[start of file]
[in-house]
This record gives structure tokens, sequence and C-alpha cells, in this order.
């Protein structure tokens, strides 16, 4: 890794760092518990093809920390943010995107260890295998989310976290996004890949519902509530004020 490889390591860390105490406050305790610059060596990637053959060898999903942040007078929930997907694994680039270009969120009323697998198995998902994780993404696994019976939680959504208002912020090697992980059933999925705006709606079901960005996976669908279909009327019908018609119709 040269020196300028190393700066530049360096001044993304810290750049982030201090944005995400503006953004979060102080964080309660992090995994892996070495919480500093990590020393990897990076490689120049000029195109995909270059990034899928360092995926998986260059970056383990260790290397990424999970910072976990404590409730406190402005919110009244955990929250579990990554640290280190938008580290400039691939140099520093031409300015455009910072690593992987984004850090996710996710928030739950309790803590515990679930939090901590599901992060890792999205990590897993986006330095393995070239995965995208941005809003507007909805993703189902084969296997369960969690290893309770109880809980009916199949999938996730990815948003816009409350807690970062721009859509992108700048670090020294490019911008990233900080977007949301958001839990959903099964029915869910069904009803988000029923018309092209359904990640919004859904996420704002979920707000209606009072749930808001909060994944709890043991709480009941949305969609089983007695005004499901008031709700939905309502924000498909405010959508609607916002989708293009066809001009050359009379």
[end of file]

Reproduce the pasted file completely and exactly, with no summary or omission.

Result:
[in-house]
This record gives structure tokens, sequence and C-alpha cells, in this order.
């Protein structure tokens, strides 16, 4: 890794760092518990093809920390943010995107260890295998989310976290996004890949519902509530004020 490889390591860390105490406050305790610059060596990637053959060898999903942040007078929930997907694994680039270009969120009323697998198995998902994780993404696994019976939680959504208002912020090697992980059933999925705006709606079901960005996976669908279909009327019908018609119709 040269020196300028190393700066530049360096001044993304810290750049982030201090944005995400503006953004979060102080964080309660992090995994892996070495919480500093990590020393990897990076490689120049000029195109995909270059990034899928360092995926998986260059970056383990260790290397990424999970910072976990404590409730406190402005919110009244955990929250579990990554640290280190938008580290400039691939140099520093031409300015455009910072690593992987984004850090996710996710928030739950309790803590515990679930939090901590599901992060890792999205990590897993986006330095393995070239995965995208941005809003507007909805993703189902084969296997369960969690290893309770109880809980009916199949999938996730990815948003816009409350807690970062721009859509992108700048670090020294490019911008990233900080977007949301958001839990959903099964029915869910069904009803988000029923018309092209359904990640919004859904996420704002979920707000209606009072749930808001909060994944709890043991709480009941949305969609089983007695005004499901008031709700939905309502924000498909405010959508609607916002989708293009066809001009050359009379």